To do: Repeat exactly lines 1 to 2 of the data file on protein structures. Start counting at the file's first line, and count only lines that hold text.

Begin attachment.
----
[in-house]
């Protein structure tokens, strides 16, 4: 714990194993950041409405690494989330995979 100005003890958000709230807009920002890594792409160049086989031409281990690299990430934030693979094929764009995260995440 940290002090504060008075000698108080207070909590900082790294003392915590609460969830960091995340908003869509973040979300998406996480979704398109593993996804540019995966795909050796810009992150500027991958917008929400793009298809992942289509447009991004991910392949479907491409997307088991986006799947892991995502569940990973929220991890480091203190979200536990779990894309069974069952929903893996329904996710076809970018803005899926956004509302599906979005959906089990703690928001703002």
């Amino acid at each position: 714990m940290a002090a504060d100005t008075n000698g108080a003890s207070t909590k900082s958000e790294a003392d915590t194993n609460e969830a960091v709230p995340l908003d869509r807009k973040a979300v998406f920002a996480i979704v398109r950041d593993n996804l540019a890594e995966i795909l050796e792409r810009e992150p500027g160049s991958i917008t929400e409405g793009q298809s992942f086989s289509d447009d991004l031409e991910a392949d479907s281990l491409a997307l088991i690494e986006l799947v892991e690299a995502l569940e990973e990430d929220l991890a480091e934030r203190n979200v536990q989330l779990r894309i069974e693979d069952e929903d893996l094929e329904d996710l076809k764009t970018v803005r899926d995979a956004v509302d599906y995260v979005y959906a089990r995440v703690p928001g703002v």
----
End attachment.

[in-house]
């Protein structure tokens, strides 16, 4: 714990194993950041409405690494989330995979 100005003890958000709230807009920002890594792409160049086989031409281990690299990430934030693979094929764009995260995440 940290002090504060008075000698108080207070909590900082790294003392915590609460969830960091995340908003869509973040979300998406996480979704398109593993996804540019995966795909050796810009992150500027991958917008929400793009298809992942289509447009991004991910392949479907491409997307088991986006799947892991995502569940990973929220991890480091203190979200536990779990894309069974069952929903893996329904996710076809970018803005899926956004509302599906979005959906089990703690928001703002």